And did those feet… Pelham Crescent, Hastings

Imogen Lycett Green on old Sussex.

On a wild November day, when foaming white horses gallop up the beach hellbent on crashing into Hastings seafront, Pelham Crescent shrinks back into the cliff face, lowering its lashes, gathering its skirts. This delicately wrought architectural marvel, with its bow windows and curved balconies (as good as Cadiz!) was built by celebrated 19thcentury architect Joseph Kay between 1824 and 1828 for Thomas Pelham, 2nd Earl of Chichester. Pelham owned Hastings Castle above it and cut back the sandstone cliff to make room for a terrace bearing his family name.

Kay incorporated both a church – St. Mary-in-the-Castle –and a shopping arcade into the design of the crescent. The church was a private chapel, consecrated for public use, and built, unusually, in a D-shape, so the preacher was closer to his congregation. It is now boarded up, its pews – once catering for 1,500 worshippers – layered with dust. At the time it was much admired: ‘The church is top-lit and has an Ionic prostyle portico, while beneath the terrace in front of the whole composition is an ingenious structure intended for shops and services.’ [Oxford Dictionary of Architecture].

But why such a monumental church in the middle of a crescent? Perhaps the secret to the survival of the aristocracy through the centuries was the mystique of grandeur they cultivated. They dressed, decorated and built to impress, so that nobody dared question their right to rule. These days, the aristocracy keeps a low profile, but back then, they were the Beckhams and Kardashians of their day, and everyone knew who they were.

According to English Heritage, the mid-19th-century ‘saw the greatest burst of church building since the Middle Ages’, buoyed by the 1818 Act for Building New Churches. Changing demographics and altering religious affiliations had sewn a thread of doubt into the established faith. It was the aristocracy, so directly connected with the monarchy, who sought to reinforce the Divine Right of Kings.

They held onto commerce, too. The arcade was the first of its kind out of London, modelled on Burlington Arcade in Piccadilly, with a glass roof and 28 shops under the arches. There were jewellers and vintners and leather shops, concerts on Saturdays and, most importantly for the upperclass Victorian holiday makers, here to bathe both in the sea and in society, there was a Viennese-style coffee house.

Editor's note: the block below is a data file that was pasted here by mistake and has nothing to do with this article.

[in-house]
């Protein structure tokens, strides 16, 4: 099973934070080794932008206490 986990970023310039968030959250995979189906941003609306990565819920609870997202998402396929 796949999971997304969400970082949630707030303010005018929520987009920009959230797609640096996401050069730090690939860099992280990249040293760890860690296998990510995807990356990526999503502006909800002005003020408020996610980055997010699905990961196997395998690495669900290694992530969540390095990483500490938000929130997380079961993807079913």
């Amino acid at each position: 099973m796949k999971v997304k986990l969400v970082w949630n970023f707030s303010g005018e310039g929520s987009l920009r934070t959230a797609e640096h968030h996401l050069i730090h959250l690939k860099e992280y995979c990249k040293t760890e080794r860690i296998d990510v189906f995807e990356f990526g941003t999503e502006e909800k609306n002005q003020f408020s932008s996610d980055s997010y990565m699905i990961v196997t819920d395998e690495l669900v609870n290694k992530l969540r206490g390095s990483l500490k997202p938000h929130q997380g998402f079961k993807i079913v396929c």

Many eminent Georgians and Victorians would most likely have congregated in that classy venue. Pre-Raphaelite poet and painter (and infamous lover of flame-haired women) Dante Gabriel Rossetti, for example, who was brought to Hastings as a child on account of his bronchitis, and returned there frequently in his adulthood, notably to visit his muse and model Lizzie Siddal, who he eventually married in St Clement’s church, in Hastings Old Town in 1860. Barbara Bodichon, illegitimate daughter of radical Liberal Thomas Leigh Smith MP, an artist and education reformer, and cofounder of Girton College, Cambridge, who lived in 9, Pelham Crescent from 1836-1953. Her good friend Mary Ann Evans, otherwise known as the novelist George Eliot, a frequent visitor to the seaside town. The architect George Devey (15, Pelham Crescent), who lodged in Pelham Crescent with his grandmother and a cousin, when he wasn’t travelling the country building re-constructed country houses in the neoTudor style for the Rothschild Family. Or Charles Dickens, who set up the Guild for Artists & Writers with Devey’s uncle Augustus Egg, and, in November 1861, read passages from A Christmas Carol and Pickwick Papers in a well-attended performance at Hastings Old Music Hall.

After Barbara Bodichon and George Devey, there is a third blue plaque on Pelham Crescent, at number 7. This was erected for Muriel Matters, an Australian-born actress and suffragette. She was famously the first woman to ‘speak’ in parliament, arrested in 1908 and imprisoned for a month after she called out from behind the metal grill – to which she chained herself – where women were allowed to watch the MPs debating: ‘We have listened behind this insulting grille too long!’

Undeterred, the following year she hired an airship painted with the words ‘Votes for Women’ and flew over central London, scattering leaflets. After many more acts of protest (and running as a Labour candidate for Hastings in the 1924 election) Matters retired to Pelham Crescent in 1949. There are contemporary reports of her skinny dipping off Pelham Beach. Perhaps unsurprisingly, she died of pneumonia, in November 1969.

Where a captured Russian cannon once faced over the sea to France, there is now a car park. The artistic and literary heroes of their day, the activists and architects are long dead, their chatter drowned out by ringing tills, for, in a pattern so characteristic of our time, after religion and culture are gone, the shopping centre survives. Though now in tatters, its 25 houses divided into flats, some let out on Airbnb, others dilapidated, their doors peeling, the nonetheless still perfect curve of Pelham Crescent reminds us of a different time. The church no longer sings with hymns, but oh, if rescued, what a fine concert hall or theatre it would make.